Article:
A study of assessment of sexual functioning of patients with colorectal cancers and their spouses at Tata Memorial Hospital, Mumbai, India
16th International Conference on Oncology Nursing and Cancer Care
April 15-16, 2019 | Frankfurt, Germany
Surekha Stephen Dongerdive
Tata Memorial Hospital, India
Scientific Tracks Abstracts : J Med Oncl Ther
Colorectal cancer (CRC) is a formidable health problem worldwide. It is the third most common cancer in men (663000 cases, 10.0% of all cancer cases) and the second most common in women (571000 cases, 9.4% of all cancer cases). Almost 60% of cases are encountered in developed countries. The number of CRC-related deaths is estimated to be approximately 608000 worldwide, accounting for 8% of all cancer deaths and making CRC the fourth most common cause of death due to cancer. In India, the annual incidence rates (AARs) for rectal cancer in men are 4.1 per 100000, respectively. The AAR for colon cancer in women is 3.9 per 100000. Colon cancer ranks 8th and rectal cancer ranks 9th among men. For women, rectal cancer does not figure in the top 10 cancers, whereas colon cancer ranks 9th. While the incidence rates of CRC is much lower in India, the survival rates for CRC are disproportionately lower. A stoma operation causes profound changes in a patient’s life because of the resulting physical damage, disfigurement, loss of bodily function, impaired or lack of interest in sexual function/activity. It can change the person’s social life and make them feel different because they do not display the characteristics and attributes that society deems normal, due to their changed body. It may even lead social isolation and may find it difficult to understand the implications of a stoma. The nurse, as a member of the multiprofessional team, has an important role in the process of counseling to the person with a stoma, as she has competence and assistential tools, such as Systematized Nursing Care, for detecting all the difficulties in adaptation that these clients may face in their condition of having stomas, as well as outlining together actions aimed at minimizing and overcoming such difficulties.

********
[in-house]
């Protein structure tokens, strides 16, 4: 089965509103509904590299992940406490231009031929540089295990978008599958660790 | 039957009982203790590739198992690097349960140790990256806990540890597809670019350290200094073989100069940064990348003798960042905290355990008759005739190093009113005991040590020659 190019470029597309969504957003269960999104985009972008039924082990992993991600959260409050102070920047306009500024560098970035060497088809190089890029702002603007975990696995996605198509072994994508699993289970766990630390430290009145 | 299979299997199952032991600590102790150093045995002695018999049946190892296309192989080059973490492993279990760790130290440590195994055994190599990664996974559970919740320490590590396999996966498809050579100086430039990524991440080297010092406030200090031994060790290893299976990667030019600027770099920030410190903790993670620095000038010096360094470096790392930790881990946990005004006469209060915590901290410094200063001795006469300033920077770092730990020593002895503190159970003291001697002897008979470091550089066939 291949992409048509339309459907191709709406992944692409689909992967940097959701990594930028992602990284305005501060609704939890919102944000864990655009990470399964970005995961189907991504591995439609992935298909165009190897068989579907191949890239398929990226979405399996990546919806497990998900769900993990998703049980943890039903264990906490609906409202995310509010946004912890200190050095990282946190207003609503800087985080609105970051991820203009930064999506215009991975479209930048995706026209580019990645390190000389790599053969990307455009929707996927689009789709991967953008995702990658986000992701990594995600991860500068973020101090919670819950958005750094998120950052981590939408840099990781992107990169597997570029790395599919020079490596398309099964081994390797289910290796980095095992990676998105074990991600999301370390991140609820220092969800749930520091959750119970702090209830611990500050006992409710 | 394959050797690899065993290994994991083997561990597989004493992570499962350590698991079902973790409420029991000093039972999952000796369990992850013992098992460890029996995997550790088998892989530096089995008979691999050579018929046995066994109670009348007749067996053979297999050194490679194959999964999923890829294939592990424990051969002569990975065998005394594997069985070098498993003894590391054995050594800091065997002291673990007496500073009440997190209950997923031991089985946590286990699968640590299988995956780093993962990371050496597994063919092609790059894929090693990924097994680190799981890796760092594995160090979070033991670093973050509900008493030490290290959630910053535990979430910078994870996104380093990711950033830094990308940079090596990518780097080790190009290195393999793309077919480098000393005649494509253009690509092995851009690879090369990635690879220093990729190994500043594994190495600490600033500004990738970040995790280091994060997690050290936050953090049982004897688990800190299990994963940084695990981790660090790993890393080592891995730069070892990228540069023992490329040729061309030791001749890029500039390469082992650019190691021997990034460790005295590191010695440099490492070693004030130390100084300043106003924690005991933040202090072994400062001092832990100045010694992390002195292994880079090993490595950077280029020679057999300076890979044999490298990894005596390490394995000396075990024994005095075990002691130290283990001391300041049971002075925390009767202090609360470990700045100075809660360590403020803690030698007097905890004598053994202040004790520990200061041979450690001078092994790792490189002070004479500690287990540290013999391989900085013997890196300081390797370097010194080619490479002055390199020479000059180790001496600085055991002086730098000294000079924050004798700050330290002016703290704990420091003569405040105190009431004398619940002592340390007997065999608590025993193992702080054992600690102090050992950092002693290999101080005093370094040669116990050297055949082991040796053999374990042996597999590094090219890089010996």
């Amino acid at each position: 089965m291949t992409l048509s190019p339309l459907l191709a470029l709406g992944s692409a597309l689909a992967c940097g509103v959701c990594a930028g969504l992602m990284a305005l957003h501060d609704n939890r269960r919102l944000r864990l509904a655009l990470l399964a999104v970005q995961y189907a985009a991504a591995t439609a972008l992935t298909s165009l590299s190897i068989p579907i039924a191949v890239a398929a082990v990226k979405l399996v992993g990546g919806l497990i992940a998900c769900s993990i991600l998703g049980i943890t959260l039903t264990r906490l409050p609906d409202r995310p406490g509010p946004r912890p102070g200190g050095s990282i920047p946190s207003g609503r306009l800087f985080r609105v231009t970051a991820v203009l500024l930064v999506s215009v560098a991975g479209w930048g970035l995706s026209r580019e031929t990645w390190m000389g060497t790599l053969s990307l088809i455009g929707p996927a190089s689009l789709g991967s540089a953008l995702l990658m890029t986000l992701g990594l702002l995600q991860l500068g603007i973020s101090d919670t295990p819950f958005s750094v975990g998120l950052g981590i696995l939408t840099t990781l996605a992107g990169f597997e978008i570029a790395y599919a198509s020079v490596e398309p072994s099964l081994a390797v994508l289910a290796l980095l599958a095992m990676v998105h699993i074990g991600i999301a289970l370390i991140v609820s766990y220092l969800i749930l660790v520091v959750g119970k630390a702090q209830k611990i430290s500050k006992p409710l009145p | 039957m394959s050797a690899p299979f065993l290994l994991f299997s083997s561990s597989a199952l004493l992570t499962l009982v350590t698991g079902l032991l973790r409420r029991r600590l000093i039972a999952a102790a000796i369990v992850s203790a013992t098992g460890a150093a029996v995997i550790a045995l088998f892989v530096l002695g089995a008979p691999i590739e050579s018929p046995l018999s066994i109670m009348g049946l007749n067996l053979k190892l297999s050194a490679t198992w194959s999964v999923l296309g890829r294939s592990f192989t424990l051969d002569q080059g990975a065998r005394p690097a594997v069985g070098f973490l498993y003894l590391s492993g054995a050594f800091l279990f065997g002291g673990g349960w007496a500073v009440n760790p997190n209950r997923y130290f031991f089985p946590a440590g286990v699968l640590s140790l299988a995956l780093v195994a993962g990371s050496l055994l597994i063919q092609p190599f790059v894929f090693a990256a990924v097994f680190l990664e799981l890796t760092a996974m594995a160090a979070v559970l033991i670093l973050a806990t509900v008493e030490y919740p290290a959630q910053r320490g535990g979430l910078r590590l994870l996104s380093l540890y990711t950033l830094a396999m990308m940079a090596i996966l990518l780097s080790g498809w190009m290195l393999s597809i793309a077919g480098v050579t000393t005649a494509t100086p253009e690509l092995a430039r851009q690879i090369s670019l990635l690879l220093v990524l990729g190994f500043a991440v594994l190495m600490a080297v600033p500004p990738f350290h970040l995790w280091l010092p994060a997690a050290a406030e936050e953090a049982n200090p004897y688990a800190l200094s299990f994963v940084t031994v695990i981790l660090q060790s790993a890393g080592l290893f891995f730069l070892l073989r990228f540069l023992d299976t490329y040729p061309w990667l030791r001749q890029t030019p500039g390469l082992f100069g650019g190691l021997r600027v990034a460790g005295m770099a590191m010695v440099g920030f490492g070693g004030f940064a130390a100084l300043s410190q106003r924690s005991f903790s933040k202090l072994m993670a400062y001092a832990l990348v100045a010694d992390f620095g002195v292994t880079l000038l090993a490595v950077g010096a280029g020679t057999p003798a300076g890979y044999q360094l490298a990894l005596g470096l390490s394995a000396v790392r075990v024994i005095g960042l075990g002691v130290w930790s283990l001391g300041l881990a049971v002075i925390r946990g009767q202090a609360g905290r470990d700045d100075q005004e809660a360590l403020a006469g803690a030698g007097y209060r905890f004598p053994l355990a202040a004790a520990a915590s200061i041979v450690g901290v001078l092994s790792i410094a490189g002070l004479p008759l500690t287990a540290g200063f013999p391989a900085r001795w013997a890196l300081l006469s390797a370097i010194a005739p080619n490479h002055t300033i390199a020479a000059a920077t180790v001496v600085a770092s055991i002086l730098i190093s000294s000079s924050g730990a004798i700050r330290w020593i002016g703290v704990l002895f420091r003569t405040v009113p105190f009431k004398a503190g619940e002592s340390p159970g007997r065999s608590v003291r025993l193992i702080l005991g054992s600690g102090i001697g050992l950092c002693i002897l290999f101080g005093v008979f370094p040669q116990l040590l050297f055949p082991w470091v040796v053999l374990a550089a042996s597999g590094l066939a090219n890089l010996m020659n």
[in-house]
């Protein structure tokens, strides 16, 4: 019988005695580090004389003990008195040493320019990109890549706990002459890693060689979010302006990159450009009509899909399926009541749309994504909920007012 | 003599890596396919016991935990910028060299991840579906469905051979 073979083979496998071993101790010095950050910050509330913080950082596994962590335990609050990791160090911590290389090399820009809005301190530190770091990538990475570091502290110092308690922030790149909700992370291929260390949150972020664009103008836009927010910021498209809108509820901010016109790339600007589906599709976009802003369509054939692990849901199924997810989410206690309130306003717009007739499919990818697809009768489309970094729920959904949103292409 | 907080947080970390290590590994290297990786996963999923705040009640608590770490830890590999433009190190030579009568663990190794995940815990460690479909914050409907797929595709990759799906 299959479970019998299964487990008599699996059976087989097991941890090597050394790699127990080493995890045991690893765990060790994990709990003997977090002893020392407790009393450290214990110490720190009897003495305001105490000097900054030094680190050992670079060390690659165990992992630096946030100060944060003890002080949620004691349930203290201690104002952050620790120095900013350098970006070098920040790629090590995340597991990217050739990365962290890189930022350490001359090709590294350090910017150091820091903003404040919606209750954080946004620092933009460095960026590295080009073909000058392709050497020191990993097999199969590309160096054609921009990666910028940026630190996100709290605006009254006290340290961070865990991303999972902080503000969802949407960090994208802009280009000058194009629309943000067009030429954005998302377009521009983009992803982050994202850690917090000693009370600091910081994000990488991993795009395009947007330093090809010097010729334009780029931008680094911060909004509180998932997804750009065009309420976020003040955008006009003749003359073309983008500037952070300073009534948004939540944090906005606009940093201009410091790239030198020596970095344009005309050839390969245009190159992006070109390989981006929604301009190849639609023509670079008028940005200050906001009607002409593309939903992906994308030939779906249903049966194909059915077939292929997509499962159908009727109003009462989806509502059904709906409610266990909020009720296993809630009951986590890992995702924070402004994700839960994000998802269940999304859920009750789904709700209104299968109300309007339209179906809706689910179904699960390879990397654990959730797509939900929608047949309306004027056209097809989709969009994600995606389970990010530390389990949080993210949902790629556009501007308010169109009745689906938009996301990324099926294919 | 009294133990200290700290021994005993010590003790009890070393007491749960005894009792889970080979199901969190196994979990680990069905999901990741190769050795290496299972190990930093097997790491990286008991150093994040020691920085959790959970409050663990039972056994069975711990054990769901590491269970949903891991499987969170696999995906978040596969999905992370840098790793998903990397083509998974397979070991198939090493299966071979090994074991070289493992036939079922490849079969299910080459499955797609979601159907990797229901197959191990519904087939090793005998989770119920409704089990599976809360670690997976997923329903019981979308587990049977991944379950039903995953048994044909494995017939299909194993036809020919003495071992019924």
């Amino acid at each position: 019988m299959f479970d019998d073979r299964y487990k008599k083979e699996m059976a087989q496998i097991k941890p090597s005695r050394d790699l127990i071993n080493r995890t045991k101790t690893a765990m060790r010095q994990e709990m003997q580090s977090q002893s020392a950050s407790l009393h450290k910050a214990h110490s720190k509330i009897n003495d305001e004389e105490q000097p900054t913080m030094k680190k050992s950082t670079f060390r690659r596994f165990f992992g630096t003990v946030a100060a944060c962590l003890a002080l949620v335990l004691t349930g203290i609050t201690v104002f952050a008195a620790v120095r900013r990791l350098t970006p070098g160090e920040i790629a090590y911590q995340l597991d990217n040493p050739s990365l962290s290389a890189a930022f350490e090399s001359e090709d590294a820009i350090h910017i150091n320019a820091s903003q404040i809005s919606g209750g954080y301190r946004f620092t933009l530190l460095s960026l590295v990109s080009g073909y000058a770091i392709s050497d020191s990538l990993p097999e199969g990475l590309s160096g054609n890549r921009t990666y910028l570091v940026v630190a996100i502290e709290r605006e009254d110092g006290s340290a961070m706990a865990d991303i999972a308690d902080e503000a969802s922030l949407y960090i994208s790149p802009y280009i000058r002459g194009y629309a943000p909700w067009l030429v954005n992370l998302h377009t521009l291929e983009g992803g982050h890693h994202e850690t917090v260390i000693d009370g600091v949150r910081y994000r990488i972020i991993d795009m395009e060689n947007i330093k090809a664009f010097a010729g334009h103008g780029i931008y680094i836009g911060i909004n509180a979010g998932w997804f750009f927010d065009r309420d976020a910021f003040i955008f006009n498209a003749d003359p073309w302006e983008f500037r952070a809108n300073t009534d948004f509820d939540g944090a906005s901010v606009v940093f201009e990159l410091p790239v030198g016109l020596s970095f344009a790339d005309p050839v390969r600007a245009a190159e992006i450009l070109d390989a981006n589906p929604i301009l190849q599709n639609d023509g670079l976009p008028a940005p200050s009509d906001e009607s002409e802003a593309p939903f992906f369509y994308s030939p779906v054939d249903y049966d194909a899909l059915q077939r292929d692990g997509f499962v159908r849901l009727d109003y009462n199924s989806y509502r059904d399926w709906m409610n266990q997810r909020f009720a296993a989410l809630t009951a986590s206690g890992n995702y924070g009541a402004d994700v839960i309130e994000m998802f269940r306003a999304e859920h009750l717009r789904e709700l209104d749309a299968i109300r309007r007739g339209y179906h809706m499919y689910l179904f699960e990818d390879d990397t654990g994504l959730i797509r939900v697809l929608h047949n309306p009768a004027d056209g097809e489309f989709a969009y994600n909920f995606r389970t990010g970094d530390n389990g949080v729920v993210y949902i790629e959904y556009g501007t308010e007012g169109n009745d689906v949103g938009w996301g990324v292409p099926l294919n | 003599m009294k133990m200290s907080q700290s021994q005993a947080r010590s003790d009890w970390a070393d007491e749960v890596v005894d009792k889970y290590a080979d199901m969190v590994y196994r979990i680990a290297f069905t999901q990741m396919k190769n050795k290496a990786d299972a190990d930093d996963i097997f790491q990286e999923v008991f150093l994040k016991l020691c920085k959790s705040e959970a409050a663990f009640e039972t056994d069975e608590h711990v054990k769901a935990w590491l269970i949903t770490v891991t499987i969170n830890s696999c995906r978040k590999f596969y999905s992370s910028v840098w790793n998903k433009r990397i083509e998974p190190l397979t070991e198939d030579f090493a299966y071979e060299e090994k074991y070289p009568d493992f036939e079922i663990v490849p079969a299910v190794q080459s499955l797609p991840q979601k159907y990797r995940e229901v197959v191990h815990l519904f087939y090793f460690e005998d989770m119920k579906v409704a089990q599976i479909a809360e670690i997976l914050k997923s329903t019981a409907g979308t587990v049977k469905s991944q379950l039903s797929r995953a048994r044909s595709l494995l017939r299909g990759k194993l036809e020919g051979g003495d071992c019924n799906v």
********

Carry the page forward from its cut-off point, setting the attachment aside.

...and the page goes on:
Surekha Stephen Dongerdive has completed her msc Nursing in Oncology from Tata Memorial Hospital & Research Centre, India in the year 2018 and her Post Basic bsc Nursing, from Fortis Institute of Nursing, India in the year 2015. She completed the Diploma in General Nursing and Midwifery from the College of Nursing, Government Hospital, India in the year 1996. She worked as an Oncology Nurse in Tata Memorial Hospital, India and as a senior Oncology nurse in Royal Hospital, Oman. She also worked as an Oncology Coordinator and Bone Marrow Transplant Manager in Kokilaben Dhirubhai Ambani, India and worked for Cancer patient support group and as a Zonal Transplant Committee member. She is a life member of Oncology Nurses Association of India and Trained Nurses Association of India.
E-mail: [email protected]